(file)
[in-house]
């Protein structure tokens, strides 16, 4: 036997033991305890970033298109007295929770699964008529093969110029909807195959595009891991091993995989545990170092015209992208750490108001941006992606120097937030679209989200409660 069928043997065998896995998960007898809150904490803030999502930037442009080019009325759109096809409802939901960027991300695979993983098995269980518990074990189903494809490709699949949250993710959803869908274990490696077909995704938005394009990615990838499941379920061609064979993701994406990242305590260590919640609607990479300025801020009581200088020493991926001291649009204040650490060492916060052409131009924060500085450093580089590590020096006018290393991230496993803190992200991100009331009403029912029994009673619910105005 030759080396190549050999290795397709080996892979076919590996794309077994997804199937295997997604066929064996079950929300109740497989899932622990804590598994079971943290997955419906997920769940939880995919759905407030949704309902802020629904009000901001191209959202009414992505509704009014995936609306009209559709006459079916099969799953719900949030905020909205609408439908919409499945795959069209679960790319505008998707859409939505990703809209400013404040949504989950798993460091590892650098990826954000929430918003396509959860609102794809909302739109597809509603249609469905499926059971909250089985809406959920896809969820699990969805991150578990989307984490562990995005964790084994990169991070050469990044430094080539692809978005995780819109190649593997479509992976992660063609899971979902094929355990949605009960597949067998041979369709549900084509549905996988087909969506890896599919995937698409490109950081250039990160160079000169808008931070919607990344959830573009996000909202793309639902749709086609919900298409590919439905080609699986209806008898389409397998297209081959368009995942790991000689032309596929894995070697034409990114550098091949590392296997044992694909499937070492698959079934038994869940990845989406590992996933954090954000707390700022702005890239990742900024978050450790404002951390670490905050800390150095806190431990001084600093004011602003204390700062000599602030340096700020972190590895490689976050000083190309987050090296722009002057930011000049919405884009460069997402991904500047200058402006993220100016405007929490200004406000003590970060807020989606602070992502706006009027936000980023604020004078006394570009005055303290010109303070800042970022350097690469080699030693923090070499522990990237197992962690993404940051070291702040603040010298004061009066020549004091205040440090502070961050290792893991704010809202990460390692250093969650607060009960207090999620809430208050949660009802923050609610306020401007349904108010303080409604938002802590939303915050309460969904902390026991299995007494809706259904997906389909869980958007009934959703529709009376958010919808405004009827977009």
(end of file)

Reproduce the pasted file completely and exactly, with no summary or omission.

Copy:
[in-house]
């Protein structure tokens, strides 16, 4: 036997033991305890970033298109007295929770699964008529093969110029909807195959595009891991091993995989545990170092015209992208750490108001941006992606120097937030679209989200409660 069928043997065998896995998960007898809150904490803030999502930037442009080019009325759109096809409802939901960027991300695979993983098995269980518990074990189903494809490709699949949250993710959803869908274990490696077909995704938005394009990615990838499941379920061609064979993701994406990242305590260590919640609607990479300025801020009581200088020493991926001291649009204040650490060492916060052409131009924060500085450093580089590590020096006018290393991230496993803190992200991100009331009403029912029994009673619910105005 030759080396190549050999290795397709080996892979076919590996794309077994997804199937295997997604066929064996079950929300109740497989899932622990804590598994079971943290997955419906997920769940939880995919759905407030949704309902802020629904009000901001191209959202009414992505509704009014995936609306009209559709006459079916099969799953719900949030905020909205609408439908919409499945795959069209679960790319505008998707859409939505990703809209400013404040949504989950798993460091590892650098990826954000929430918003396509959860609102794809909302739109597809509603249609469905499926059971909250089985809406959920896809969820699990969805991150578990989307984490562990995005964790084994990169991070050469990044430094080539692809978005995780819109190649593997479509992976992660063609899971979902094929355990949605009960597949067998041979369709549900084509549905996988087909969506890896599919995937698409490109950081250039990160160079000169808008931070919607990344959830573009996000909202793309639902749709086609919900298409590919439905080609699986209806008898389409397998297209081959368009995942790991000689032309596929894995070697034409990114550098091949590392296997044992694909499937070492698959079934038994869940990845989406590992996933954090954000707390700022702005890239990742900024978050450790404002951390670490905050800390150095806190431990001084600093004011602003204390700062000599602030340096700020972190590895490689976050000083190309987050090296722009002057930011000049919405884009460069997402991904500047200058402006993220100016405007929490200004406000003590970060807020989606602070992502706006009027936000980023604020004078006394570009005055303290010109303070800042970022350097690469080699030693923090070499522990990237197992962690993404940051070291702040603040010298004061009066020549004091205040440090502070961050290792893991704010809202990460390692250093969650607060009960207090999620809430208050949660009802923050609610306020401007349904108010303080409604938002802590939303915050309460969904902390026991299995007494809706259904997906389909869980958007009934959703529709009376958010919808405004009827977009």